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Hmmm... well, right now I am taking 5 classes per week... granted, I just started this schedule at the start of March, and when I moved up to this level, I was dying in class. Now, not as much, which would indicate my stamina has increased. I guess I am just being impatient! I was just thinking yesterday that rather than just practice the pirouettes at home, I could simulate a similar exercise with the pirouettes at the end. Since my cardio DVDs aren't really cutting it too much anymore, I'm thinking of perhaps swimming... I'm fortunate to have a pool so might as well, right?

 

Thanks for the advice! :(

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Are you overworking, making the barre exercises more difficult than they need to be and tiring yourself out? Are you breathing properly?

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Personally, I think it sounds like you're already doing what you should be! Practicing pirouettes at home when *not* tired is reinforcing the motor patterns that allow you to execute them well. Since they clearly don't go as well when you're tired, I'd worry that practicing them this way will just reinforce incorrect technique. There's no reason not to do some combinations leading into them at home, but I would build up gradually and keep it at a level where the pirouettes are still working most of the time. Save the really challenging stuff for class, where your teacher can catch any bad habits before they form!

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^^ Good points!

 

 

It has been postulated that doing complicated movements when the muscles one usually should be using for them are fatigued will unfortunately result in using other muscles, which are perhaps not as effective for proper execution of said movement.

 

This theory was offered in response to questions such as, "why do pirouettes tend to get worse the longer one practices them?" at a dance-med. congress I attended a while back. :)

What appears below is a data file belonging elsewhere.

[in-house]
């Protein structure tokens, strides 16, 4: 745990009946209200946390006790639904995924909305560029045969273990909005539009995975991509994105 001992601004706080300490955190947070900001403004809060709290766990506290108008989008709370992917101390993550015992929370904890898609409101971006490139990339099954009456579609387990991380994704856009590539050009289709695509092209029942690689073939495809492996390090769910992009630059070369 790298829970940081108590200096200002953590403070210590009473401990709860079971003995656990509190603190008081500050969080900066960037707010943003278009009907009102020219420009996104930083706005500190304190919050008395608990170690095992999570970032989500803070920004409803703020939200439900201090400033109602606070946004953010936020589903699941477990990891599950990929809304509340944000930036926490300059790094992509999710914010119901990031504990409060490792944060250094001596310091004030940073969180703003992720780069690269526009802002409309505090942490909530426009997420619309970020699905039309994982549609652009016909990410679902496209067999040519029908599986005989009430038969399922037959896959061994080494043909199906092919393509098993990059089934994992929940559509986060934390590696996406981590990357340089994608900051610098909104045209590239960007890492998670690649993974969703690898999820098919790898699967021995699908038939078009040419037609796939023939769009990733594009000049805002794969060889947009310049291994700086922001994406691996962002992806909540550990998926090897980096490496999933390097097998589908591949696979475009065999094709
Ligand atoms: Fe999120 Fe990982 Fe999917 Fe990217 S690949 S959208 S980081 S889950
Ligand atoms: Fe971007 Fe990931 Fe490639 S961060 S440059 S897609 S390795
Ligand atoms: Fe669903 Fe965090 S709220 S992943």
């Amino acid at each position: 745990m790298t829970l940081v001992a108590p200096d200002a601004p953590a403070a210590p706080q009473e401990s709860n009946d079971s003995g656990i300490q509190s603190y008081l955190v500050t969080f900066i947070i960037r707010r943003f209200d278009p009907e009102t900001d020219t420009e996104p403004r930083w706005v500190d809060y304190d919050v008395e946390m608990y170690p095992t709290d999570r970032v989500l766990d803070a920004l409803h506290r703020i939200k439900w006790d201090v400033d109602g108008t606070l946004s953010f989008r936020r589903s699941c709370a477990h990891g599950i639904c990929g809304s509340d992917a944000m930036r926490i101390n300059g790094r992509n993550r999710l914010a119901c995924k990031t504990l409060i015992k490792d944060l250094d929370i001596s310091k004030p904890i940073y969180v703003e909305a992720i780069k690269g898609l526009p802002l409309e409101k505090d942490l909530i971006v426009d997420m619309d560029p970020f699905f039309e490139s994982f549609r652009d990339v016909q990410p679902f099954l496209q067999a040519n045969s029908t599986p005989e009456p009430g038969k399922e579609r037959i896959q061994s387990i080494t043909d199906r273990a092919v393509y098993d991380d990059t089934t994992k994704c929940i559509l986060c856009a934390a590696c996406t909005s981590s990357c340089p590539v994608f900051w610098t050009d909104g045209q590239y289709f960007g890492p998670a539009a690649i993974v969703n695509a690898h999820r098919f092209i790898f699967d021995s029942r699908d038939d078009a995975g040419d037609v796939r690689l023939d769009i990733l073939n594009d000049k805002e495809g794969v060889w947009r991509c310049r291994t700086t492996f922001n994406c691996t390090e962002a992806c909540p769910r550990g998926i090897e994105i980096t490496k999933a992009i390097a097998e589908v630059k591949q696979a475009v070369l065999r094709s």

So, as Chihiro says, probably it would be better to stop practicing them (for that session) when they really go wonky, as that may mean those muscles are over-tired. :P

 

 

 

-d-

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  • 2 weeks later...

Gav - Well, the barre exercises tend to be quite difficult sometimes - especially the adagios! As for 'overworking', I'm not really sure... I give my maximum effort to every exercise because I always thought that is necessary for improvement... :crying:

 

Chihiro and Diane - That is very interesting and great information. I actually stop practicing when I'm tired primarily because of the psychological effect - I like to stop on a good note, if you know what I mean. But this point about fatigued muscles is another good reason that I will always keep in mind! :P

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You want to work hard, yes, but you do not want to overwork. In my experience, one of your goals in ballet should be to move as efficiently as possible -- faciliated by proper alignment, proper use of the muscles, proper movement pathways, proper breathing, etc. If you concentrate your effort largely into perfecting these things, especially at the barre, everything else will follow with repetition.

 

If your barre work is difficult to the point of your having to muscle your way through everything, maybe it's too difficult for you at this particular moment? Or, at least, you might consider combining that level with something lower in your weekly schedule, too.